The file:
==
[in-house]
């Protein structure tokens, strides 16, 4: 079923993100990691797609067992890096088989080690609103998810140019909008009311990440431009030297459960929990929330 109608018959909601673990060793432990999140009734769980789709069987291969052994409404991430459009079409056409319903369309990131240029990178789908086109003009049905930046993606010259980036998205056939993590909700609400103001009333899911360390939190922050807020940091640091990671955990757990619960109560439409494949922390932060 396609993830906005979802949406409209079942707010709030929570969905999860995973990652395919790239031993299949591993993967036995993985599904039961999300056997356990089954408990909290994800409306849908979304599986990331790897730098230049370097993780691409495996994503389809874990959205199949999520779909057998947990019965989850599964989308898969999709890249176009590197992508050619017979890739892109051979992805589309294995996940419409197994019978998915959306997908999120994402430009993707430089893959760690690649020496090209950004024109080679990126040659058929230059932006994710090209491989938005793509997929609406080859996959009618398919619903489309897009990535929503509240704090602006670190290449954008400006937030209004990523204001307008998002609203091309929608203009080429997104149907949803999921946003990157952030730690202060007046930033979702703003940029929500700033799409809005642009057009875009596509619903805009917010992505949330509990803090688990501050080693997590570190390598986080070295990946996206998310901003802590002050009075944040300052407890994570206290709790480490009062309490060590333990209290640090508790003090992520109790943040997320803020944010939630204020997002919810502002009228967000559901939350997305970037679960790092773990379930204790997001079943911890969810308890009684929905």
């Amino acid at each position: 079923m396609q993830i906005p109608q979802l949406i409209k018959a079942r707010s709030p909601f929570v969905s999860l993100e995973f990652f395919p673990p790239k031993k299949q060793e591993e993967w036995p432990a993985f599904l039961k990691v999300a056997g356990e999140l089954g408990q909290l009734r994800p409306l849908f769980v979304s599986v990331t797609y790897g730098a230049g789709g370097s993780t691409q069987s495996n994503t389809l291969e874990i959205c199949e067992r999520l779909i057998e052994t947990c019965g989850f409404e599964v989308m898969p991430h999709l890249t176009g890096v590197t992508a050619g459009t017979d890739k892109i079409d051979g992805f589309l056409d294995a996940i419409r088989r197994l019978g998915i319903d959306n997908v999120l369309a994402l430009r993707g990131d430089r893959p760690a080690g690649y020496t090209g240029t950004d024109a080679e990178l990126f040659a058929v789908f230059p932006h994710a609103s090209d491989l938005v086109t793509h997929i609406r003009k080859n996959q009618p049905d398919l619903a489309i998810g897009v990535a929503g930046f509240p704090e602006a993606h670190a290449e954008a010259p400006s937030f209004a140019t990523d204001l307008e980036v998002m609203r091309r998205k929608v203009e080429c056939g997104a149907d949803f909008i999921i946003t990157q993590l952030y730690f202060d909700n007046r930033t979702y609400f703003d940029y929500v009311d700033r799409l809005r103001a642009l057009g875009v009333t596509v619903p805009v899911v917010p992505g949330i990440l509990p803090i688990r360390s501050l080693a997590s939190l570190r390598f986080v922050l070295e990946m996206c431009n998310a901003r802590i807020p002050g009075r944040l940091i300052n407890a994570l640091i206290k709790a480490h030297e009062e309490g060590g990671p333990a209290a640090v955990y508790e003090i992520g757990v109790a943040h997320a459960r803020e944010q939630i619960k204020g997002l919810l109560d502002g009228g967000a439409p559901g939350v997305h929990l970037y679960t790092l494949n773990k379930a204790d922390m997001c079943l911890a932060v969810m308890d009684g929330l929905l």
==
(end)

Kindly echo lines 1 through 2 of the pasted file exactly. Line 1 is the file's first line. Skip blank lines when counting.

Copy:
[in-house]
């Protein structure tokens, strides 16, 4: 079923993100990691797609067992890096088989080690609103998810140019909008009311990440431009030297459960929990929330 109608018959909601673990060793432990999140009734769980789709069987291969052994409404991430459009079409056409319903369309990131240029990178789908086109003009049905930046993606010259980036998205056939993590909700609400103001009333899911360390939190922050807020940091640091990671955990757990619960109560439409494949922390932060 396609993830906005979802949406409209079942707010709030929570969905999860995973990652395919790239031993299949591993993967036995993985599904039961999300056997356990089954408990909290994800409306849908979304599986990331790897730098230049370097993780691409495996994503389809874990959205199949999520779909057998947990019965989850599964989308898969999709890249176009590197992508050619017979890739892109051979992805589309294995996940419409197994019978998915959306997908999120994402430009993707430089893959760690690649020496090209950004024109080679990126040659058929230059932006994710090209491989938005793509997929609406080859996959009618398919619903489309897009990535929503509240704090602006670190290449954008400006937030209004990523204001307008998002609203091309929608203009080429997104149907949803999921946003990157952030730690202060007046930033979702703003940029929500700033799409809005642009057009875009596509619903805009917010992505949330509990803090688990501050080693997590570190390598986080070295990946996206998310901003802590002050009075944040300052407890994570206290709790480490009062309490060590333990209290640090508790003090992520109790943040997320803020944010939630204020997002919810502002009228967000559901939350997305970037679960790092773990379930204790997001079943911890969810308890009684929905």